Congested Districts Board for Ireland

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The Congested Districts Board for Ireland was established by The Rt. Hon. A.J. Balfour, P.C., M.P., the Chief Secretary, in 1891 to alleviate poverty and congested living conditions in the west and parts of the north-west of Ireland.[1]

William Lawson Micks worked with the Congested Districts Board (CDB) for the full term of its existence, first as Secretary and from 1909 as a member.[2] The board was dissolved in 1923 by the new Government of the Irish Free State and its staff were absorbed into the Irish Land Commission when its functions were assumed by the Department of Fisheries and Rural Industries.

The CDB was part of the Conservative policy of 'Constructive Unionism' or 'killing Home Rule with kindness'.[3] The purpose of the CDB was to alleviate poverty by paying for public works, such as building piers for small ports on the west coast, to assist fishing, modernising farming methods or sponsoring local factories to give employment and stop emigration from Ireland - the wider effect would see indigenous (and non-Government funded) initiatives. In the Aran Islands, a knitwear industry was established which to this day provides Aran knitwear on a commercial basis using local skilled knitters & designers. Regions under the Board's authority were areas where the rateable valuation was less than 30 shillings. The entire area which was so categorised came to 3,500,000 acres (14,000 km2) in 1901 with a population of 500,000.

Funds for the CDB came from the Church of Ireland, but by 1912 other funds had been allocated and its assets totalled £530,000 (equivalent to £40 million at 2010 values).

Following the Wyndham Land Purchase Act of 1903, the CDB was authorised to purchase extra land from large estates to enlarge the small holdings of tenants. In 1909, it was granted compulsory powers of purchase and began redistributing over 1,000 estates totalling 2,000,000 acres (8,100 km2).[3]

It was acutely criticised by the nationalist Frank Hugh O'Donnell in 1908. O'Donnell considered that the CDB that was run by local Catholic priests, was not properly supervised by the British Government and was being used to fund church projects such as Industrial schools where the young workers were underpaid. He felt that capital loaned to real businesses would be more effective than advancing the money to parish councils run by priests. He considered that the £100,000 paid to build St Eunan's College and the Cathedral of St. Eunan and St Columba in Letterkenny was too great a burden for its 2,000 inhabitants, and found that the CDB head, Bishop O'Donnell of Raphoe, had indirectly applied grants towards the buildings.[4]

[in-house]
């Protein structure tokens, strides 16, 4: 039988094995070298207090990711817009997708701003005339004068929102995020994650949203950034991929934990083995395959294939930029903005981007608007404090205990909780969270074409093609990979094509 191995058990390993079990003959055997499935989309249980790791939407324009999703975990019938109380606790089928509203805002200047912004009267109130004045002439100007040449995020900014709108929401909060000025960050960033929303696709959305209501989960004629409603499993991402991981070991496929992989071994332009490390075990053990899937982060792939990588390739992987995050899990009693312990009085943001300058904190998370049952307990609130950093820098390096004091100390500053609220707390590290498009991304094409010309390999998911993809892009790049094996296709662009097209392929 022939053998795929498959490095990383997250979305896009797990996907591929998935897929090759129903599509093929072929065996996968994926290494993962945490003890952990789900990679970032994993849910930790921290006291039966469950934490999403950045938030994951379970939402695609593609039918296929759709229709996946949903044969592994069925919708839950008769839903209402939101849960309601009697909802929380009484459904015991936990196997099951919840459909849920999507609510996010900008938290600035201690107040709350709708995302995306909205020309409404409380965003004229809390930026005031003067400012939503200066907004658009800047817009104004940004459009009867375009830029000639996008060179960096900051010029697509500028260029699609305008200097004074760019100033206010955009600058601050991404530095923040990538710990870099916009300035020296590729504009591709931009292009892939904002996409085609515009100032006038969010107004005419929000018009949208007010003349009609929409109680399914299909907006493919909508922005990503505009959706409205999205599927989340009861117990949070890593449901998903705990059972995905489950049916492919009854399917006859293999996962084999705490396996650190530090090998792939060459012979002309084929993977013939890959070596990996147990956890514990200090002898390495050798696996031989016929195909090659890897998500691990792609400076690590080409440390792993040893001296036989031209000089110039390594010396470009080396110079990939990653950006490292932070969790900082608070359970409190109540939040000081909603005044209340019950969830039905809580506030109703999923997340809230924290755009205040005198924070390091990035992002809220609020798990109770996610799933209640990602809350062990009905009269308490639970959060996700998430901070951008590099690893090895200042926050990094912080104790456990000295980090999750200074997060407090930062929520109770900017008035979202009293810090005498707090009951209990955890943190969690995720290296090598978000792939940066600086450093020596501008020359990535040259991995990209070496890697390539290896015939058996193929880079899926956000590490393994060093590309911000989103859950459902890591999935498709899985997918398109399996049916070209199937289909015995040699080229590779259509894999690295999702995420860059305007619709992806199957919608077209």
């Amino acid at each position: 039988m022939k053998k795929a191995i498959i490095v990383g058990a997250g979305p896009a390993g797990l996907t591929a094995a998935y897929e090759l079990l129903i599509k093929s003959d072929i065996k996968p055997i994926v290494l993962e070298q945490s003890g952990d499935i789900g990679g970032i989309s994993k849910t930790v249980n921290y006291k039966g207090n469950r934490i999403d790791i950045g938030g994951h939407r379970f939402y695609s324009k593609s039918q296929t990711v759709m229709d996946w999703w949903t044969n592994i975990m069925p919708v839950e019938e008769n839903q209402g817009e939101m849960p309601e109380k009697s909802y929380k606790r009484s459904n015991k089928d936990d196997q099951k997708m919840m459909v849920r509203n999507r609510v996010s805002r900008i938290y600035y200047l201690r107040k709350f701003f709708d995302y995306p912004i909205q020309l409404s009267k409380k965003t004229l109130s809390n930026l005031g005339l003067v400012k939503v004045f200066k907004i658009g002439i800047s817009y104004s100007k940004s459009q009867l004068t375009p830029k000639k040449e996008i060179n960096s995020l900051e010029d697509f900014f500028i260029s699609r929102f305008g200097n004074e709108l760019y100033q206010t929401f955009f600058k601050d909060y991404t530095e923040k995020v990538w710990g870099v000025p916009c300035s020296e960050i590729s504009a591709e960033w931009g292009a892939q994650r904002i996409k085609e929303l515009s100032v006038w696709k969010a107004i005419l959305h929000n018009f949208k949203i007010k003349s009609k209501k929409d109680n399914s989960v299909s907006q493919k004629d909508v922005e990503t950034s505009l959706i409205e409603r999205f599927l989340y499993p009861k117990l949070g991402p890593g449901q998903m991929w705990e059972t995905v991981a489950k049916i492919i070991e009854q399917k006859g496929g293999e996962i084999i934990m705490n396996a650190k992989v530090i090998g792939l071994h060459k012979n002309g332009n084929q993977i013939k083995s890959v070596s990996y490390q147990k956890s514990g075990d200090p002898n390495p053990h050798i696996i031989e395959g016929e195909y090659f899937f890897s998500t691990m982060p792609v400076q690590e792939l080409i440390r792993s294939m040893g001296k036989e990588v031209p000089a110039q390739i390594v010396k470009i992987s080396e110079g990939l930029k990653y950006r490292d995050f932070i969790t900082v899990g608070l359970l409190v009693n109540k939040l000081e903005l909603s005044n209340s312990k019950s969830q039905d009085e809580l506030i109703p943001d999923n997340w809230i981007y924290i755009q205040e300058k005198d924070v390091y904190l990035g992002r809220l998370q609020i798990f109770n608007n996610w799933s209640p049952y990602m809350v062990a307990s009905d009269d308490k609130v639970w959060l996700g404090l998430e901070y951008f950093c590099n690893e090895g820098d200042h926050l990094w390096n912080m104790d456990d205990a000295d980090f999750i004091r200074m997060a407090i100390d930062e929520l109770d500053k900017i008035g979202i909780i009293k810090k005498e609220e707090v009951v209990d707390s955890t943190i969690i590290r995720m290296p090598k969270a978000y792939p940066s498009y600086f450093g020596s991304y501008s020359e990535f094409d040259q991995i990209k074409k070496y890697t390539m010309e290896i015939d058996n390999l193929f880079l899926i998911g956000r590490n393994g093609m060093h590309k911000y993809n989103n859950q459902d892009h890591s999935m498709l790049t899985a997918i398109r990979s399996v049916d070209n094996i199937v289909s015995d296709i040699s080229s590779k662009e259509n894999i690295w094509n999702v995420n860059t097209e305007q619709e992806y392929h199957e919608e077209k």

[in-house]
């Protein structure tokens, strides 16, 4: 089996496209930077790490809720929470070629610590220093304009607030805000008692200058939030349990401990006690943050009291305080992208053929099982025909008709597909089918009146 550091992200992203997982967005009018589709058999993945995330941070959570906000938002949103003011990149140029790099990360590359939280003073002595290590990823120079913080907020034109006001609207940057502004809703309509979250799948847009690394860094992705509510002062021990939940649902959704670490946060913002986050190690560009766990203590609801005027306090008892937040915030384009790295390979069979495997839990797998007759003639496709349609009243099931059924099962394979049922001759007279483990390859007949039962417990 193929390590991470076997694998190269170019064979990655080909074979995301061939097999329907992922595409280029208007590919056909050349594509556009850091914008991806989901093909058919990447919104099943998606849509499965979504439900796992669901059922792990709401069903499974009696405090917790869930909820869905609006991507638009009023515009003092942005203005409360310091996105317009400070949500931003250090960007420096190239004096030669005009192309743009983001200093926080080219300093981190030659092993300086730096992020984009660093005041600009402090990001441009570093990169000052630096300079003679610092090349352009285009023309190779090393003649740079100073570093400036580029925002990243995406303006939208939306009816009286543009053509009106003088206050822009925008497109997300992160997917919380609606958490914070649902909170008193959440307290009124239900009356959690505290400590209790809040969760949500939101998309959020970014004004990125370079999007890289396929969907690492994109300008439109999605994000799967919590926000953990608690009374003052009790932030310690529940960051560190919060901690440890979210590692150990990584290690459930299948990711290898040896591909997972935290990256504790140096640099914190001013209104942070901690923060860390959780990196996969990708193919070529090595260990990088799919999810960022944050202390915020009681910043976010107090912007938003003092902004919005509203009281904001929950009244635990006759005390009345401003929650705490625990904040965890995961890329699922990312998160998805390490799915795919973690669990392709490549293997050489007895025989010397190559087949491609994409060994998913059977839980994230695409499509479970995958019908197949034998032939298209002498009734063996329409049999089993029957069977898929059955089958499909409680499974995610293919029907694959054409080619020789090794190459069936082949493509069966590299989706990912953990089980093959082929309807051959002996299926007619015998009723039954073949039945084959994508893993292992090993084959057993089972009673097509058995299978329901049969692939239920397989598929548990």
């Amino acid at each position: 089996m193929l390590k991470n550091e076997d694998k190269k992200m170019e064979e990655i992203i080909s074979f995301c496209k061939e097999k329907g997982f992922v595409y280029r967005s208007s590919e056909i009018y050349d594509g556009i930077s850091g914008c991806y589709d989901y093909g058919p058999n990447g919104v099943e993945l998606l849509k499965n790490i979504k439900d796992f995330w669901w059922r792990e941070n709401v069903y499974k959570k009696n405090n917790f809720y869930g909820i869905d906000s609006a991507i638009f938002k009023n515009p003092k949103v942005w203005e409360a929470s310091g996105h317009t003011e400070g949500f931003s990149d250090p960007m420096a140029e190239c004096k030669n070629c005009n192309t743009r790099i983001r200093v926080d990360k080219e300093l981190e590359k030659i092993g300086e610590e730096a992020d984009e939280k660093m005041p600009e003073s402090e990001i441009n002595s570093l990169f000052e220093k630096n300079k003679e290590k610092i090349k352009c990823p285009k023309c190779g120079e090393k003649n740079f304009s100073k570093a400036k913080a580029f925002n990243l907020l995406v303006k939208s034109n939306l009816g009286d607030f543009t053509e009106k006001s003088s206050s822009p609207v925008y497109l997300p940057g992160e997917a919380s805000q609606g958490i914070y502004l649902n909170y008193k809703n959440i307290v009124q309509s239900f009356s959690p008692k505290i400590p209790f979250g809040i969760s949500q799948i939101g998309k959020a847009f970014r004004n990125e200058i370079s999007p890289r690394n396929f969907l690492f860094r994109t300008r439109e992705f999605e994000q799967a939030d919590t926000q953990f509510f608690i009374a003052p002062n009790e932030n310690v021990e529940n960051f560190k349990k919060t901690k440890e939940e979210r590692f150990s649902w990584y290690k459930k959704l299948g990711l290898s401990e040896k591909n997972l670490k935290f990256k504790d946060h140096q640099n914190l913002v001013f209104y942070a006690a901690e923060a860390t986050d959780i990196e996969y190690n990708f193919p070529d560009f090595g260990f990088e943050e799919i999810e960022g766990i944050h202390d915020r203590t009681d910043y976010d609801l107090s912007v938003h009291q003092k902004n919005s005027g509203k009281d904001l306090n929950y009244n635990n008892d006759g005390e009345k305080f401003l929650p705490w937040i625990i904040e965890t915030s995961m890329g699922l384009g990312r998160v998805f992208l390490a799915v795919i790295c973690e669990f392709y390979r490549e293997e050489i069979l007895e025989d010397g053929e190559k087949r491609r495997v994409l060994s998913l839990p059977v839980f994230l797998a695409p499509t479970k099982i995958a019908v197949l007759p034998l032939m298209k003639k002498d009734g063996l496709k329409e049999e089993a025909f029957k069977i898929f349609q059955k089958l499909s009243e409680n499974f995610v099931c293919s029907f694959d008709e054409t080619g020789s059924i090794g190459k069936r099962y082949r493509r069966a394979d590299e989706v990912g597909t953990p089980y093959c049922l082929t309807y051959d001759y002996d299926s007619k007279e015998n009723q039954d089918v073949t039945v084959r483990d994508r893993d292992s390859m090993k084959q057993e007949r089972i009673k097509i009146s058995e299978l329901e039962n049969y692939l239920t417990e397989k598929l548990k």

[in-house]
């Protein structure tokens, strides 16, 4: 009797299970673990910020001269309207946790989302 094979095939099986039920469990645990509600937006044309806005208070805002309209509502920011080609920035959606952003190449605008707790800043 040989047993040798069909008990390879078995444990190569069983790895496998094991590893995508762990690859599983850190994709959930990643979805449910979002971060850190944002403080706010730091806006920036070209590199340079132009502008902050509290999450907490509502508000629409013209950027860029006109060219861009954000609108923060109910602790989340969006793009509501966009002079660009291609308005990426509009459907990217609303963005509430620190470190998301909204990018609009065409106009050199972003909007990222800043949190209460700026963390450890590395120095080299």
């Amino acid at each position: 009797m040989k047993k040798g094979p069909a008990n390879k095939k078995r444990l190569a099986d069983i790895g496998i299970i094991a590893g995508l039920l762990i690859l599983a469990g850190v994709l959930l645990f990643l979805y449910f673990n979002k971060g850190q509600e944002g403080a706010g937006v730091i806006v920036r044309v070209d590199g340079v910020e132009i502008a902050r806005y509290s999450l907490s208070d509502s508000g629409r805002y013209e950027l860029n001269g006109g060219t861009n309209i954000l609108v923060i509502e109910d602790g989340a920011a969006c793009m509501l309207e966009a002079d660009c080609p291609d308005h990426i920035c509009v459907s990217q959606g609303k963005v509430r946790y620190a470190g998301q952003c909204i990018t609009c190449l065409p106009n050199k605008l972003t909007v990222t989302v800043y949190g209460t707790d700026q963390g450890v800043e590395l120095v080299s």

One legacy of the CDB was the Co-Operative movement which was founded by Sir Horace Plunkett who had been shocked by his experiences working as a member of the first Board.

Modern assessment[edit]

Irish historian Joseph Lee in his book The Modernisation of Irish Society evaluated the CDB in the following words: "The Board's promise, in short, generally far exceeded its promise" (p. 129). He pointed out that the CDB invested heavily in uneconomic projects in the west of Ireland and in County Donegal in the west of Ulster, projects that floundered once they stopped being subsidised. As a result, the flow of emigration from the west and north-west of Ireland was not converted into internal migration to the more developed east, as might have been hoped.

See also[edit]

References[edit]

  1. ^ The Congested Districts Board, 1891-1923 Ciara Breathnach 2005 ISBN 1-85182-919-9
  2. ^ Micks, 1925, p.2
  3. ^ a b A Dictionary of Irish History, D.J.Hickey & J.E.Doherty, Gill and Macmillan, Dublin, 1980. Pp. page 87. ISBN 0-7171-1567-4
  4. ^ O'Donnell, F. H. (1908) Paraguay on Shannon. Dublin: Hodges & Figgis
  • Micks, W. L. (1925) An Account of the Constitution, Administration and Dissolution of the Congested Districts Board for Ireland from 1891 to 1923. Dublin: Eason & Son
  • (Disposal Of Funds) Regulations, 1928. Irish Statute Book.